The shad’s preference for a location with a strong current should be the foremost consideration in selecting a productive fishing spot. Places with the swiftest flow include the main channel, the edges of steep banks, deep holes, the outside bank of sharp turns, and drop-offs. On occasion, the fish will even move into tributaries if the current is substantial enough. Among the locations with the best opportunities to flyfish for shad are those in the vicinity of Mullet Lake, Lemon Bluff, Highway 50, Lake Harney, Hatbill Park, and Puzzle Lake.

Shad are filter-feeders who nourish themselves by opening their mouth with gills flared to strain food, mostly plankton, from the water as they swim. However, studies by biologists indicate that shad, like many other anadramous fish, stop feeding once they enter the freshwater environs of their home river. Some skeptical anglers doubt that scientific research because they have witnessed shad pursuing minnows (a rather common occurrence) in spawning locations and mistake that behavior for feeding when, instead, the shad probably regard the smaller fish as egg-eating predators and are chasing them from the breeding area.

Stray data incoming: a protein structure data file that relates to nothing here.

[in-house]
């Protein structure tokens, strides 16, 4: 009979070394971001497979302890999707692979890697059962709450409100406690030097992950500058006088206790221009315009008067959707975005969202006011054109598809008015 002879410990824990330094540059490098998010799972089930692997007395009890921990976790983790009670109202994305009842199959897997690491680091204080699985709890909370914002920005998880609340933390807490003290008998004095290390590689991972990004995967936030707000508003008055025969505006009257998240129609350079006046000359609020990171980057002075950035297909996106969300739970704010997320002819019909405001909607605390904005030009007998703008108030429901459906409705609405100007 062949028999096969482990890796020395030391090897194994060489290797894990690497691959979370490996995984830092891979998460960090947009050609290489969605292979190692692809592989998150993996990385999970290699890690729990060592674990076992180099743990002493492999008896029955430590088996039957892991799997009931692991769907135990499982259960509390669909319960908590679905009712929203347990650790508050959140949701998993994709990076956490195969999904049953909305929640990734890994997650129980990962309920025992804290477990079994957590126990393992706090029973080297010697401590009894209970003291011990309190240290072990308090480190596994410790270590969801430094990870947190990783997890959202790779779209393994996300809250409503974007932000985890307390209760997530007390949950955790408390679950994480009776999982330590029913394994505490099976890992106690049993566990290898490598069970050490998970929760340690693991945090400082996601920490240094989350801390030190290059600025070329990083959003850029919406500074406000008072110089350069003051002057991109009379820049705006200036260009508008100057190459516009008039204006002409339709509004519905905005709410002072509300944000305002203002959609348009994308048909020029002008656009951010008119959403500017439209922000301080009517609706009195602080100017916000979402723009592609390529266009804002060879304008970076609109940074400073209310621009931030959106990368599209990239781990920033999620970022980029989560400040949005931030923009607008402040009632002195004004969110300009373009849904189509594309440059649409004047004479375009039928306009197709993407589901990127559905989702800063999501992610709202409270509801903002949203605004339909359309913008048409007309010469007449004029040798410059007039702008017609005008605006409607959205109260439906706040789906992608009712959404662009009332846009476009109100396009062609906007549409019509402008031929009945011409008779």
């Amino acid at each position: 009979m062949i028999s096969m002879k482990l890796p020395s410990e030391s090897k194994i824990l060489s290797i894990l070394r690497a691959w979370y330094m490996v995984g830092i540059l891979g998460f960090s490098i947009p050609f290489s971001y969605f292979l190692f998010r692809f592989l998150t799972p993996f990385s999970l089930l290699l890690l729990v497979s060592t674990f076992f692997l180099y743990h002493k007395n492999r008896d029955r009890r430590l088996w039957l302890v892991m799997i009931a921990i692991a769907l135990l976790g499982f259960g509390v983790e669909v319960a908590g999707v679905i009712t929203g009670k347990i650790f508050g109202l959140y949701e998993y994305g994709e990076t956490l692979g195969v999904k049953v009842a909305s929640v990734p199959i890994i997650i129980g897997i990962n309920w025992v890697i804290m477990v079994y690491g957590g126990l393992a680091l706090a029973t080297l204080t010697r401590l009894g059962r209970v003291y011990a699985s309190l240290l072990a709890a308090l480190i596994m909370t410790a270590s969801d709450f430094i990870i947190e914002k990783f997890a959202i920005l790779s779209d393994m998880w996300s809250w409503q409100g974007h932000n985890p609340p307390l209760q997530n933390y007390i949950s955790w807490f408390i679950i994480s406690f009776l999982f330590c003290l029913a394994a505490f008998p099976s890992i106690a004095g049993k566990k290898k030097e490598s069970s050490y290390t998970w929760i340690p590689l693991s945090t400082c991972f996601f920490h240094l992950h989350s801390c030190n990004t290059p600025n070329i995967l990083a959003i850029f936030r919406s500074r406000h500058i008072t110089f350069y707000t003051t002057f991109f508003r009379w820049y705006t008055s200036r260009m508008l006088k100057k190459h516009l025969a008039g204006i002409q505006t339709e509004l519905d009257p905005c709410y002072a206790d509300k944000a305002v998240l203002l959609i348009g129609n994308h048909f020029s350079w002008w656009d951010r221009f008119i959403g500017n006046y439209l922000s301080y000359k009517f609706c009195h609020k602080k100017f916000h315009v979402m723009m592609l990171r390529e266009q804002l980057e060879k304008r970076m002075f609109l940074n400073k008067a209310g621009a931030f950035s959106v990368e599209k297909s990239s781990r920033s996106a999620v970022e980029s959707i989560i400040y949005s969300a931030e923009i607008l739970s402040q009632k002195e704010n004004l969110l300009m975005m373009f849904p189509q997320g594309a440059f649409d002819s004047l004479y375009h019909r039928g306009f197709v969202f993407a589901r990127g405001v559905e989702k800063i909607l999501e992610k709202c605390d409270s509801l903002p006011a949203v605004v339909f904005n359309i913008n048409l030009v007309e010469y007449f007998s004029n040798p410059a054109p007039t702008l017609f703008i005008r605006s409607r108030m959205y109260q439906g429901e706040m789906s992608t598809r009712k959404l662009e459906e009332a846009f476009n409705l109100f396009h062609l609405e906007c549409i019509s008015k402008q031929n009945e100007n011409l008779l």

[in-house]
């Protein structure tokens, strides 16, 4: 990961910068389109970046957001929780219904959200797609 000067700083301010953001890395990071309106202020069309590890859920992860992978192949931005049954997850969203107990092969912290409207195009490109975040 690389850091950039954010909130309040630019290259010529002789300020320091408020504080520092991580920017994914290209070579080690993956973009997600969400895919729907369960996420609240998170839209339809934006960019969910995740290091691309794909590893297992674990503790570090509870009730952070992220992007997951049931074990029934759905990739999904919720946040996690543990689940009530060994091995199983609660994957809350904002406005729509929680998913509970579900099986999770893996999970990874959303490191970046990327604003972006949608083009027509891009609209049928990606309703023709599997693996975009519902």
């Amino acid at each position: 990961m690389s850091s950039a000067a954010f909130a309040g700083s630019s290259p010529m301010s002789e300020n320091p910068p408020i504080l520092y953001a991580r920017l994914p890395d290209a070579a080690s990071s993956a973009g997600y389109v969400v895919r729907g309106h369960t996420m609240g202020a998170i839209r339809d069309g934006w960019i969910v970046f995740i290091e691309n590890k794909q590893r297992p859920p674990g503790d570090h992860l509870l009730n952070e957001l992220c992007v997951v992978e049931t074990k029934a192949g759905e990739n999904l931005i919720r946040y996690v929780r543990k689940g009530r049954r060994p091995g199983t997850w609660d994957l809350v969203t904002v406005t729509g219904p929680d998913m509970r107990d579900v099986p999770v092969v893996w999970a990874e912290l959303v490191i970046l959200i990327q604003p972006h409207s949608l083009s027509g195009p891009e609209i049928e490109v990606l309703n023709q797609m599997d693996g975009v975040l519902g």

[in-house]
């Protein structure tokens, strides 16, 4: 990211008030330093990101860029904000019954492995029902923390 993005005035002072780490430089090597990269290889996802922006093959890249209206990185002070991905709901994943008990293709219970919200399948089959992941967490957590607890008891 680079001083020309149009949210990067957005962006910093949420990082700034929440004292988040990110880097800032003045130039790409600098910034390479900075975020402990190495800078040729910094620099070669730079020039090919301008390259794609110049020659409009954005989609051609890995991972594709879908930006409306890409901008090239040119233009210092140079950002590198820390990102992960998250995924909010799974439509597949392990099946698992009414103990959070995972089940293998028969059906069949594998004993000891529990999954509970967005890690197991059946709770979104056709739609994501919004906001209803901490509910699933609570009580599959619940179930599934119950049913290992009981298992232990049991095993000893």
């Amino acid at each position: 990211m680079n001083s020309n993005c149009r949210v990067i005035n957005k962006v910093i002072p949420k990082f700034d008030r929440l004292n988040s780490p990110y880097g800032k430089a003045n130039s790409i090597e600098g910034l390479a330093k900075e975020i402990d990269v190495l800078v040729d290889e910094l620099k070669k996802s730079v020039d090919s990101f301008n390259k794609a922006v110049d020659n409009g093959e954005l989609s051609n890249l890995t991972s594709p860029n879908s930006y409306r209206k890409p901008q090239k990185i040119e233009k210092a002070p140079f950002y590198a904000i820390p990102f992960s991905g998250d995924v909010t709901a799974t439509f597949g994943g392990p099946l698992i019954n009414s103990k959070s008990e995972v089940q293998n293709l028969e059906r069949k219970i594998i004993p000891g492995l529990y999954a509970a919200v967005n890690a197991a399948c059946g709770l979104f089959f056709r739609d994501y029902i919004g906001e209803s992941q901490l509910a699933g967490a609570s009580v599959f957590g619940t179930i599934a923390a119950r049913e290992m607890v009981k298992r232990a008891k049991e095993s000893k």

American shad

Despite the fact that they don’t feed in freshwater, shad can be enticed to strike small flies if they are presented effectively. Flashy patterns tied on size 6 hooks and weighted with a set of bead-chain or extra-small dumbbell eyes are standard for the St. Johns River. The presentation needs to be made at either a 90 degree angle to the current or, preferably, just slightly downstream. To allow the fly sufficient time to sink, dead-drift it with an occasional mend until it is quartering down-current. Then simply strip the fly slow enough to feel it occasionally bump the bottom. That being said, there are occasions when shad inexplicably prefer a faster retrieve with the fly closer to the surface – so it pays to experiment a little to find the most successful technique at any particular time.